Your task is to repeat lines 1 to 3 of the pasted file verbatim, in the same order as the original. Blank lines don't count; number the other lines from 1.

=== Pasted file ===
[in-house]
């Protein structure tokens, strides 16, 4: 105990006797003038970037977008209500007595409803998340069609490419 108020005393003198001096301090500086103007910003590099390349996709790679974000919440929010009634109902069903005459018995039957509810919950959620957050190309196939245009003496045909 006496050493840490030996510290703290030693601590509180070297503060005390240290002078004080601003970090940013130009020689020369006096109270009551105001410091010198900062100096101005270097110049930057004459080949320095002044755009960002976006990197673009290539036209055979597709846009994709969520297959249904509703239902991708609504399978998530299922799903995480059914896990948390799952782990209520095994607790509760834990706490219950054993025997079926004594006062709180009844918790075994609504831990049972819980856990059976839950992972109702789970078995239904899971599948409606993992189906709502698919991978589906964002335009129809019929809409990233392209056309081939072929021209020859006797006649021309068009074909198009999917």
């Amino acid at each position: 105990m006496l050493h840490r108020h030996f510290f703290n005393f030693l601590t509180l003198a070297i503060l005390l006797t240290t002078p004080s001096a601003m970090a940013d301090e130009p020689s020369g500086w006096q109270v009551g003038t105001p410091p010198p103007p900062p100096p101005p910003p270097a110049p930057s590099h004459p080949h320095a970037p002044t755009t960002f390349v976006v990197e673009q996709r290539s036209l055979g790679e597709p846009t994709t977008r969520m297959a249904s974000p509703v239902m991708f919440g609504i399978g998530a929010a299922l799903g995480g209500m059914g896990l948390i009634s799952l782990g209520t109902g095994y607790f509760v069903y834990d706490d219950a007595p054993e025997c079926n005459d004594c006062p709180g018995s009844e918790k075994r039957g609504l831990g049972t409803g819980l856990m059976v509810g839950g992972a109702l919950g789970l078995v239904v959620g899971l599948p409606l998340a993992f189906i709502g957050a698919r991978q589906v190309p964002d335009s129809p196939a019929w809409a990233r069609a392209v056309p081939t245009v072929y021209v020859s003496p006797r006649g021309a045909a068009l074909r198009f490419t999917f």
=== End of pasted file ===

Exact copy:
[in-house]
């Protein structure tokens, strides 16, 4: 105990006797003038970037977008209500007595409803998340069609490419 108020005393003198001096301090500086103007910003590099390349996709790679974000919440929010009634109902069903005459018995039957509810919950959620957050190309196939245009003496045909 006496050493840490030996510290703290030693601590509180070297503060005390240290002078004080601003970090940013130009020689020369006096109270009551105001410091010198900062100096101005270097110049930057004459080949320095002044755009960002976006990197673009290539036209055979597709846009994709969520297959249904509703239902991708609504399978998530299922799903995480059914896990948390799952782990209520095994607790509760834990706490219950054993025997079926004594006062709180009844918790075994609504831990049972819980856990059976839950992972109702789970078995239904899971599948409606993992189906709502698919991978589906964002335009129809019929809409990233392209056309081939072929021209020859006797006649021309068009074909198009999917």
């Amino acid at each position: 105990m006496l050493h840490r108020h030996f510290f703290n005393f030693l601590t509180l003198a070297i503060l005390l006797t240290t002078p004080s001096a601003m970090a940013d301090e130009p020689s020369g500086w006096q109270v009551g003038t105001p410091p010198p103007p900062p100096p101005p910003p270097a110049p930057s590099h004459p080949h320095a970037p002044t755009t960002f390349v976006v990197e673009q996709r290539s036209l055979g790679e597709p846009t994709t977008r969520m297959a249904s974000p509703v239902m991708f919440g609504i399978g998530a929010a299922l799903g995480g209500m059914g896990l948390i009634s799952l782990g209520t109902g095994y607790f509760v069903y834990d706490d219950a007595p054993e025997c079926n005459d004594c006062p709180g018995s009844e918790k075994r039957g609504l831990g049972t409803g819980l856990m059976v509810g839950g992972a109702l919950g789970l078995v239904v959620g899971l599948p409606l998340a993992f189906i709502g957050a698919r991978q589906v190309p964002d335009s129809p196939a019929w809409a990233r069609a392209v056309p081939t245009v072929y021209v020859s003496p006797r006649g021309a045909a068009l074909r198009f490419t999917f």